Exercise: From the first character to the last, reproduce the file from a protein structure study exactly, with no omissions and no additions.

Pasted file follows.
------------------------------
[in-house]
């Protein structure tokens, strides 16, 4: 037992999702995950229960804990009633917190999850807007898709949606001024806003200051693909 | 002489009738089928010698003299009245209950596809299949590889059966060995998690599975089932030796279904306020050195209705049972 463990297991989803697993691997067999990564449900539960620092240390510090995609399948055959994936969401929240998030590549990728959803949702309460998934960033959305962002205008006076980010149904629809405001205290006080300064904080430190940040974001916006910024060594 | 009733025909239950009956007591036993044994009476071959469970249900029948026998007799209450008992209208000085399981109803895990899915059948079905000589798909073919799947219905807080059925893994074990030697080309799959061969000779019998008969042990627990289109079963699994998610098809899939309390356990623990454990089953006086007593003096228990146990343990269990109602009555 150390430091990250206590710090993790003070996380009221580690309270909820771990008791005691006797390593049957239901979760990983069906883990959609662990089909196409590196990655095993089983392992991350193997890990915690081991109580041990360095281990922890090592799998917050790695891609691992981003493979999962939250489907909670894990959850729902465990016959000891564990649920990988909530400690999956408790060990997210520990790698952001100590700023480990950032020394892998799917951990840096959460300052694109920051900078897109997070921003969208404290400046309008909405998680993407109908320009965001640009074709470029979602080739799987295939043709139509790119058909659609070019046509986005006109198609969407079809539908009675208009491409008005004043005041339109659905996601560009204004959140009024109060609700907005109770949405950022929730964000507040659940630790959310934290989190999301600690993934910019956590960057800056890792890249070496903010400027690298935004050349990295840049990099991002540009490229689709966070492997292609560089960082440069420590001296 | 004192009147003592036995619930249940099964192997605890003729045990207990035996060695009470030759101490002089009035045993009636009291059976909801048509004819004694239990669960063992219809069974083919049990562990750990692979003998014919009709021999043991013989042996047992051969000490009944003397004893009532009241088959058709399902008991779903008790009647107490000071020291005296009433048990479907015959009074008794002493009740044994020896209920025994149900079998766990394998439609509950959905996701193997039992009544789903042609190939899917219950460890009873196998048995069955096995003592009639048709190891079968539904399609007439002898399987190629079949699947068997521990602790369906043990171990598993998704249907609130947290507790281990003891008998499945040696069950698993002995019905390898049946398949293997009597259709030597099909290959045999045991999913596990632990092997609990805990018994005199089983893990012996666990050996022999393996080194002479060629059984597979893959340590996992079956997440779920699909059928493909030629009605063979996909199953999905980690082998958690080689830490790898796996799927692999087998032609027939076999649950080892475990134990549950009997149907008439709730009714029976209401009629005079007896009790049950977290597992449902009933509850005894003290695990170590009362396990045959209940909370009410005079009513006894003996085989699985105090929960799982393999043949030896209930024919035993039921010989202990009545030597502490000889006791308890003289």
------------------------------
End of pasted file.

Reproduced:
[in-house]
């Protein structure tokens, strides 16, 4: 037992999702995950229960804990009633917190999850807007898709949606001024806003200051693909 | 002489009738089928010698003299009245209950596809299949590889059966060995998690599975089932030796279904306020050195209705049972 463990297991989803697993691997067999990564449900539960620092240390510090995609399948055959994936969401929240998030590549990728959803949702309460998934960033959305962002205008006076980010149904629809405001205290006080300064904080430190940040974001916006910024060594 | 009733025909239950009956007591036993044994009476071959469970249900029948026998007799209450008992209208000085399981109803895990899915059948079905000589798909073919799947219905807080059925893994074990030697080309799959061969000779019998008969042990627990289109079963699994998610098809899939309390356990623990454990089953006086007593003096228990146990343990269990109602009555 150390430091990250206590710090993790003070996380009221580690309270909820771990008791005691006797390593049957239901979760990983069906883990959609662990089909196409590196990655095993089983392992991350193997890990915690081991109580041990360095281990922890090592799998917050790695891609691992981003493979999962939250489907909670894990959850729902465990016959000891564990649920990988909530400690999956408790060990997210520990790698952001100590700023480990950032020394892998799917951990840096959460300052694109920051900078897109997070921003969208404290400046309008909405998680993407109908320009965001640009074709470029979602080739799987295939043709139509790119058909659609070019046509986005006109198609969407079809539908009675208009491409008005004043005041339109659905996601560009204004959140009024109060609700907005109770949405950022929730964000507040659940630790959310934290989190999301600690993934910019956590960057800056890792890249070496903010400027690298935004050349990295840049990099991002540009490229689709966070492997292609560089960082440069420590001296 | 004192009147003592036995619930249940099964192997605890003729045990207990035996060695009470030759101490002089009035045993009636009291059976909801048509004819004694239990669960063992219809069974083919049990562990750990692979003998014919009709021999043991013989042996047992051969000490009944003397004893009532009241088959058709399902008991779903008790009647107490000071020291005296009433048990479907015959009074008794002493009740044994020896209920025994149900079998766990394998439609509950959905996701193997039992009544789903042609190939899917219950460890009873196998048995069955096995003592009639048709190891079968539904399609007439002898399987190629079949699947068997521990602790369906043990171990598993998704249907609130947290507790281990003891008998499945040696069950698993002995019905390898049946398949293997009597259709030597099909290959045999045991999913596990632990092997609990805990018994005199089983893990012996666990050996022999393996080194002479060629059984597979893959340590996992079956997440779920699909059928493909030629009605063979996909199953999905980690082998958690080689830490790898796996799927692999087998032609027939076999649950080892475990134990549950009997149907008439709730009714029976209401009629005079007896009790049950977290597992449902009933509850005894003290695990170590009362396990045959209940909370009410005079009513006894003996085989699985105090929960799982393999043949030896209930024919035993039921010989202990009545030597502490000889006791308890003289």